My prior place of employment was customer service, the company employing a variety of different races and ethnicities. A few people came from collectivistic cultures, mostly Asian, while the majority of workers came from an individualistic orientation of Americans. At that time, I did not realize that some of our work related problems stemmed from differences in how cultures express themselves at work.
In the article by Sanchez, Lee, Nisbett, Zhao, & Koo (2003), it stated that Americans are usually more direct at work, versus East Asians, who are more indirect. I remember an instance where we had a supervisor who was verbally abusive to employees and had sexual harrassed one of the female workers. A special meeting was arranged to discuss the matter with the goal of getting rid of the supervisor.
During the meeting, an Asian worker who had been treated quite badly by the supervisor downplayed the whole situation, refusing to implicate the supervisor and acting as if everything was fine. Most of the people in the room could not understand why he was protecting the supervisor. This situation created much strife between the co-workers and the Asian worker. Some employees thought the he was on the supervisor’s side and were offended by this undeserved loyalty and his seemingly lack of concern over the female associate’s sexual harrassment. Some employees stopped talking to the Asian worker. He quit about a month later.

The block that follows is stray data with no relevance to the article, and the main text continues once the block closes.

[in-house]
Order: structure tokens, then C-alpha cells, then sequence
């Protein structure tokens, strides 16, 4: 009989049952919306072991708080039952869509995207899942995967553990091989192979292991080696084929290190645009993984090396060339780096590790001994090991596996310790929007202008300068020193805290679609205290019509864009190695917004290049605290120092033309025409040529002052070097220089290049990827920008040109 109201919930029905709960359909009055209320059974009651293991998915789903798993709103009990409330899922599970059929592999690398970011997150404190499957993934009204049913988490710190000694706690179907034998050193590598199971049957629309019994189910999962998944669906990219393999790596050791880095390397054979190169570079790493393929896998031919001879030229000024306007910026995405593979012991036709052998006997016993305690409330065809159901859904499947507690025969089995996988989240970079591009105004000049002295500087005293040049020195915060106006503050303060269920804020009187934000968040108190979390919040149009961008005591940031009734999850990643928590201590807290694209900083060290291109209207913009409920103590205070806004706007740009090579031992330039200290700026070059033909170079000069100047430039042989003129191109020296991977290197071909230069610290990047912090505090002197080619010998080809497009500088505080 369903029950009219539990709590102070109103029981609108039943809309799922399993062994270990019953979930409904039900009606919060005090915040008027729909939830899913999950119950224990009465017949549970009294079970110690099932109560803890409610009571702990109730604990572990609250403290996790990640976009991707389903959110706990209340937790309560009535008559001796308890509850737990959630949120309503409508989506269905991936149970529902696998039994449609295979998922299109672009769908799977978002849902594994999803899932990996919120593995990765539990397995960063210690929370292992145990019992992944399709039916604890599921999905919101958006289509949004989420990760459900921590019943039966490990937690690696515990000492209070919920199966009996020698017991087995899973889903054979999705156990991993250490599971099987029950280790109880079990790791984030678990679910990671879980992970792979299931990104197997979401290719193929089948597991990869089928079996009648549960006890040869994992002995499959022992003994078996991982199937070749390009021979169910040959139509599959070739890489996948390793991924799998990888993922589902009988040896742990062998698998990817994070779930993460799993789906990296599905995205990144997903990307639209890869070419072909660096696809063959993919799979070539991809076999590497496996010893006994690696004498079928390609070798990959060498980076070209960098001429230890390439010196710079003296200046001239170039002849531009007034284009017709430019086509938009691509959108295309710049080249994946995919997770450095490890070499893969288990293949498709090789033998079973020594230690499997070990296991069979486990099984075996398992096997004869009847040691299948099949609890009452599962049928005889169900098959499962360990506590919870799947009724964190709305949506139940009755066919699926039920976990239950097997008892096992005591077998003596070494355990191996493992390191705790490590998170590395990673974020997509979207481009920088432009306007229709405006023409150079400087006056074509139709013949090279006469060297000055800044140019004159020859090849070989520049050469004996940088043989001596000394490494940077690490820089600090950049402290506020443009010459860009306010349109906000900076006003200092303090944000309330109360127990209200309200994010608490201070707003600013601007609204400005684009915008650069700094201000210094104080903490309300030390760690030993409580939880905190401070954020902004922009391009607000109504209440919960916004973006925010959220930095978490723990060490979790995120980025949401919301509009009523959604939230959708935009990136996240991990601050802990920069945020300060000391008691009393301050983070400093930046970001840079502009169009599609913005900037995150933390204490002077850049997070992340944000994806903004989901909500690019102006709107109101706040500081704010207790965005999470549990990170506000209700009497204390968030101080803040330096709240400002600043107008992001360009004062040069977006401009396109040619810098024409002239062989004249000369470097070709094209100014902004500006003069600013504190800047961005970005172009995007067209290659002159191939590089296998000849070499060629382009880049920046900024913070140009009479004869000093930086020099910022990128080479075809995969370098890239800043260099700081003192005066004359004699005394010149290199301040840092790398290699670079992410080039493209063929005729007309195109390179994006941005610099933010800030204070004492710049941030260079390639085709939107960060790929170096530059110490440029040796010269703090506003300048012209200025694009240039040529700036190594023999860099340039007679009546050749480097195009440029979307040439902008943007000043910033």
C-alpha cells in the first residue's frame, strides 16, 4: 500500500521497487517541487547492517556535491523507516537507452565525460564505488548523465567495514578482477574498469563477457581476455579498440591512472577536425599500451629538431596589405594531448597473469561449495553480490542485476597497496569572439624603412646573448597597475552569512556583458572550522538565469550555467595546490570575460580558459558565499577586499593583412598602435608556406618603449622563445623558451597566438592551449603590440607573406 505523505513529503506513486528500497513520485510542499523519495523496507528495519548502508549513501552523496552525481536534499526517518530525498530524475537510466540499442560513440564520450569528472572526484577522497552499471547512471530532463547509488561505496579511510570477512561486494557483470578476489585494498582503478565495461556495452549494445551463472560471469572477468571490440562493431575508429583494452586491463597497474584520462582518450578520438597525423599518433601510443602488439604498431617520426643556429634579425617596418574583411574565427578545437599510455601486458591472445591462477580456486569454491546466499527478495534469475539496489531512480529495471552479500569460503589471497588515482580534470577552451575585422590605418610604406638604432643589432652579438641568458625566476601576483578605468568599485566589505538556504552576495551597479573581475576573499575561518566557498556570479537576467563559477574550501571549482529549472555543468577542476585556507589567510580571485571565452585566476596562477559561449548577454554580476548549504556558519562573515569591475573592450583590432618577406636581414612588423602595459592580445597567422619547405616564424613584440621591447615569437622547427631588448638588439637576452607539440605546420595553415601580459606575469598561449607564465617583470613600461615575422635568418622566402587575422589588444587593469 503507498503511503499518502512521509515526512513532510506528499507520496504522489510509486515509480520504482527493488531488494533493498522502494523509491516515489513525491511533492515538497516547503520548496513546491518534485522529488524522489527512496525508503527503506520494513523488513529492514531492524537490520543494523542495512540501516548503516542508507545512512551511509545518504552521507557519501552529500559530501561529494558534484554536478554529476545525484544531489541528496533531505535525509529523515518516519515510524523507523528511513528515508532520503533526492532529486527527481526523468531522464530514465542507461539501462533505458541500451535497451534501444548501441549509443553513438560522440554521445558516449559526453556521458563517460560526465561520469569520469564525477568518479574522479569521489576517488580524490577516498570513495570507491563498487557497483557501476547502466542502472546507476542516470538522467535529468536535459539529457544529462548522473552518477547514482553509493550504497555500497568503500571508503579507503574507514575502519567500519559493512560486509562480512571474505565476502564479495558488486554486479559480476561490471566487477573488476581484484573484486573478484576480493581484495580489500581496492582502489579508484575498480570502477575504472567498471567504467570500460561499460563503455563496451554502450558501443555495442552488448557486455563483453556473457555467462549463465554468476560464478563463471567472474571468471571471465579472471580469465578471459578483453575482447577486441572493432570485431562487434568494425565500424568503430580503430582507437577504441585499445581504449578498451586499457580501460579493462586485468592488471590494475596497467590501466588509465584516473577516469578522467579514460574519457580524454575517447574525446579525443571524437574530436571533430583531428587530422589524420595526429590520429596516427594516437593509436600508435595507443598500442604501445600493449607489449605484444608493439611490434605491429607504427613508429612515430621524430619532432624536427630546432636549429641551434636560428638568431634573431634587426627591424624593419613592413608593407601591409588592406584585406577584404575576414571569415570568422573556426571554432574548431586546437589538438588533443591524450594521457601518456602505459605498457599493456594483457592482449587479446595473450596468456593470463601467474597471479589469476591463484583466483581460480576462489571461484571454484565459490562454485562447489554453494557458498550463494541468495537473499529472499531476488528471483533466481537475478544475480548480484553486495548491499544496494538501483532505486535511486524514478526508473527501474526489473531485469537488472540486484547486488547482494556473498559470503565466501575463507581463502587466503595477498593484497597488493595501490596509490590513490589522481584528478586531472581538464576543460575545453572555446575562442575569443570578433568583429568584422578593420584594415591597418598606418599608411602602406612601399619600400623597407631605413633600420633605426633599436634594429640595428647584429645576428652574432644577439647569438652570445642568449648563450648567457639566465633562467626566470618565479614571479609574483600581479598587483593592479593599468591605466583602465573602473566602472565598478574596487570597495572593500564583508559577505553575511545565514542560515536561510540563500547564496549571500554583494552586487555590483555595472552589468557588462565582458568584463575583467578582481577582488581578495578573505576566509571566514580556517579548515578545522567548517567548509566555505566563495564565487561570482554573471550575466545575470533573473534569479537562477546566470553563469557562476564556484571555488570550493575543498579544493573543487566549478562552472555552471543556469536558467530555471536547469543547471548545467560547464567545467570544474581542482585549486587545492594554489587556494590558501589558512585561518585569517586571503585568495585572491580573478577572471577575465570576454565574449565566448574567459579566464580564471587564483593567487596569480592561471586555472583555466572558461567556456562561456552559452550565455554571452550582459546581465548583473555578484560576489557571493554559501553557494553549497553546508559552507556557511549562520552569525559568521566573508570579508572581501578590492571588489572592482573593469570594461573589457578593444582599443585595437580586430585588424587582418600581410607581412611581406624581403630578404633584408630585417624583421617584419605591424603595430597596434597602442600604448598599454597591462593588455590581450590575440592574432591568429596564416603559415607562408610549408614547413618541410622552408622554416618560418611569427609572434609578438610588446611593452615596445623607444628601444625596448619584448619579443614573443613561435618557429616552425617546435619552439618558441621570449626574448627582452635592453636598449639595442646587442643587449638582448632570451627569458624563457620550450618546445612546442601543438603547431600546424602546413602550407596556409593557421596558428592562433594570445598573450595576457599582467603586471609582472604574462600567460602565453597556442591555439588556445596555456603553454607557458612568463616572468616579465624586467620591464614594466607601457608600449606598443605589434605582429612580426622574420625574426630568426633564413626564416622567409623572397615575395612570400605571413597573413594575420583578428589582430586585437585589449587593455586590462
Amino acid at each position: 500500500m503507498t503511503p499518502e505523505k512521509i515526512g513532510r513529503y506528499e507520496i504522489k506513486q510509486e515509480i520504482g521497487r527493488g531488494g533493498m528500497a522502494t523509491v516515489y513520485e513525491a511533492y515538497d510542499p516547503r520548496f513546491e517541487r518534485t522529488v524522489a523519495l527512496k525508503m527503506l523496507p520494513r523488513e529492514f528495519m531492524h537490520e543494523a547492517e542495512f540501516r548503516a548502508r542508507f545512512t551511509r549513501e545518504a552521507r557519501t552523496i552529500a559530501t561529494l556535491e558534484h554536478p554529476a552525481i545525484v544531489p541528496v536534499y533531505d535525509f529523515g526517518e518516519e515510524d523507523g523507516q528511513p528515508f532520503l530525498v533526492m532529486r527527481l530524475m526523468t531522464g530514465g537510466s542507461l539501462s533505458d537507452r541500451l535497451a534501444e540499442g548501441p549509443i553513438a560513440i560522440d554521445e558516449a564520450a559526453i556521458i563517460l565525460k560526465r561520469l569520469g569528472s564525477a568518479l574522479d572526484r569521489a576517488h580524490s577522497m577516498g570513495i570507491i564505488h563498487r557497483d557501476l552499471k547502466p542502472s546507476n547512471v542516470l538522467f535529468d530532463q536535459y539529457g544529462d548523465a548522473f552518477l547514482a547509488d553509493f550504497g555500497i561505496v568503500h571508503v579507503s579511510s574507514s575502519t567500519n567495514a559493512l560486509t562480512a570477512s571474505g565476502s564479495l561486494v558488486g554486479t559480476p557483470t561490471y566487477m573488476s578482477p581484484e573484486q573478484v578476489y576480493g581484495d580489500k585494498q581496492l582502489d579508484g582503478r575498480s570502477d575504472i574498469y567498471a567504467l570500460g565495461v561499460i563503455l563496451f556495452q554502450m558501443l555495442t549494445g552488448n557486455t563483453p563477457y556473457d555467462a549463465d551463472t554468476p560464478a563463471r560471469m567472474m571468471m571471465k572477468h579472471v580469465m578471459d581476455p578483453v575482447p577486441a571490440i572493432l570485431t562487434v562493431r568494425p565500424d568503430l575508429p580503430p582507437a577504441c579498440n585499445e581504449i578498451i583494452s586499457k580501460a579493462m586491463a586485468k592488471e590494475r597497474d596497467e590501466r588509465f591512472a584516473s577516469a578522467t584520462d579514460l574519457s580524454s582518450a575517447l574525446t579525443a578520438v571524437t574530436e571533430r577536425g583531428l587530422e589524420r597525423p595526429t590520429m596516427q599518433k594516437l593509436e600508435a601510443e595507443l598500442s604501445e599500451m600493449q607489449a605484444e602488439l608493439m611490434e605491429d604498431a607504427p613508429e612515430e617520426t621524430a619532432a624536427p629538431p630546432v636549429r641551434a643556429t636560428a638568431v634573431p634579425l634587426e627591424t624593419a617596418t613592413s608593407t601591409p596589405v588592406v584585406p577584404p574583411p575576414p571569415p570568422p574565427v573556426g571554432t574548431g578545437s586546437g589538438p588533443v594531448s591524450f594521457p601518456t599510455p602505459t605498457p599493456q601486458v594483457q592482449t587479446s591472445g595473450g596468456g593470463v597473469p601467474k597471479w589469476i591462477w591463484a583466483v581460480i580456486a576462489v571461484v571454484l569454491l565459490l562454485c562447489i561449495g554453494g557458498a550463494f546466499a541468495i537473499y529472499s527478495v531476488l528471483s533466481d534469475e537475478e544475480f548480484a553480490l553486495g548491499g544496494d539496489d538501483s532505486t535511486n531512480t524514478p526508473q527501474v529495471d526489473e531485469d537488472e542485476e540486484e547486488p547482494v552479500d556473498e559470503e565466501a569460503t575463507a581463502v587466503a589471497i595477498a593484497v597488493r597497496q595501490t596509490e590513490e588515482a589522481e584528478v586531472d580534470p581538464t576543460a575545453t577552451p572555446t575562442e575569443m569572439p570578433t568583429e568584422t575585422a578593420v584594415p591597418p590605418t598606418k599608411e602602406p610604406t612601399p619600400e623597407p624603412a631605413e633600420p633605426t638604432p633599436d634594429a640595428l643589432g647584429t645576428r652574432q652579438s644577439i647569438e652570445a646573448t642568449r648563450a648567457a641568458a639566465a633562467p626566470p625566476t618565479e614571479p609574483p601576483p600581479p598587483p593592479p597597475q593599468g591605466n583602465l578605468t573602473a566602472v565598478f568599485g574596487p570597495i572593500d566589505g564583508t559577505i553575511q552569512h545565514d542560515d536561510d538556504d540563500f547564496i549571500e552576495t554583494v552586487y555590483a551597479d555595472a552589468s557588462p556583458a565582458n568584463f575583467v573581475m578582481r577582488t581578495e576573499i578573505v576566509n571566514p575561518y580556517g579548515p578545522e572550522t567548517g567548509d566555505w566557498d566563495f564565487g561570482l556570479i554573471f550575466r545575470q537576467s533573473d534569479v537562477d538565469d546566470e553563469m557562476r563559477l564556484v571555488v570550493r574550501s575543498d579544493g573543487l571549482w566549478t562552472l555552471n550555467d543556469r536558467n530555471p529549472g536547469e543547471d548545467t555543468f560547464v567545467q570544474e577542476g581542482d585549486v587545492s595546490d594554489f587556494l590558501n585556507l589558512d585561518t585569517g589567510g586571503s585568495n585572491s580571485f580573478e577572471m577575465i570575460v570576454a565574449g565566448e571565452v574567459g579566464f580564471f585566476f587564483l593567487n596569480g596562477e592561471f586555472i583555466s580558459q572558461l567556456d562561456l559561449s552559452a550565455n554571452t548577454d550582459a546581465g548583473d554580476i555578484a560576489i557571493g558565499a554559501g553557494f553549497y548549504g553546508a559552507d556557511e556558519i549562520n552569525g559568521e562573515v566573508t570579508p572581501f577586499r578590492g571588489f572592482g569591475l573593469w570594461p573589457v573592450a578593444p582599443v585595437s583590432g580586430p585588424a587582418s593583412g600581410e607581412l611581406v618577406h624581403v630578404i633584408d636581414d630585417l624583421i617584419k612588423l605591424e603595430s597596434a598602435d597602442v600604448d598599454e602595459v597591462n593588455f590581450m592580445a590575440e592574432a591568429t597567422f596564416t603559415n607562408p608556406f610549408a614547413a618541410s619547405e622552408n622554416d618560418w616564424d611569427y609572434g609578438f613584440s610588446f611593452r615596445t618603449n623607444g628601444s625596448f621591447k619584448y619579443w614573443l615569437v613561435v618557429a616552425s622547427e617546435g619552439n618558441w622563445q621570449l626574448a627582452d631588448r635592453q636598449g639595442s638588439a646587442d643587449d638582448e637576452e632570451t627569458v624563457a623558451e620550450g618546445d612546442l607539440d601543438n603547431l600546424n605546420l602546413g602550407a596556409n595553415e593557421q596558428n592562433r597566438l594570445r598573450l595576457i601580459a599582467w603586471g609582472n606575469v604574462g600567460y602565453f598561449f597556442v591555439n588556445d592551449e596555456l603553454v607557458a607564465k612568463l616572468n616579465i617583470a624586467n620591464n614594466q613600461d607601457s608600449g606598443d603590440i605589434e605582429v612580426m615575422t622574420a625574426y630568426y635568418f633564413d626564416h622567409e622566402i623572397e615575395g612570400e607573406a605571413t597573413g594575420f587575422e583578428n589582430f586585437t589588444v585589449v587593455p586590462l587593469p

If I knew then what I know now, I would have realized that the Asian employee probably came from a culture where elders were respected and more emphasis was placed on status differentials . For the Asian employee, he probably felt that it was disrespectful to disagree with a person in an elevated status, especially at work, where Asians are generally not as direct. I think he may have felt that he should conform to his native land’s view on how to react in the workplace and not rock the boat.
However, the Americans felt differently, taking into account each individual that was hurt and disrespected by the supervisor, not focusing as much on how implicating the supervisor may stir up turmoil at work for a bit.
I feel that a better solution would have been to have a group meeting and an individual meeting, so that each worker gets a chance to express themselves in both settings. The Asian employee may have felt singled out in the group meeting, not wanting other people to know how he really felt about the situation. Having each person fill out an anonymous survey, detailing the incident with the supervisor may have helped. Being reassured that nobody would lose their job or experience repercussions because of the incident may have also encouraged the Asian employee to open up and tell the truth about the situation. Instead of Americans not talking to the Asian employee and expressing hostility, they should have asked the Asian worker why he felt the way he did. He may have epxplained his reasons, fostering a greater sense of understanding between both cultures.
- Costigan, C., Bardina, P., Cauce, A., Kim, G., & Latendresse, S. (2006). Inter-and-intra-group variability in perceptions of behavior among Asian Americans and Eurpoean Americans. Cultural Diversity and Ethnic Minority Psychology, 710-724.
- Sanchez, B. J., Lee, F., Nisbett, R., Zhao, S., & Koo, J. (2003). Conversing across cultures: East-West communcation styles in work and nonwork contexts. Journal of Personality and Social Psychology, 363-372.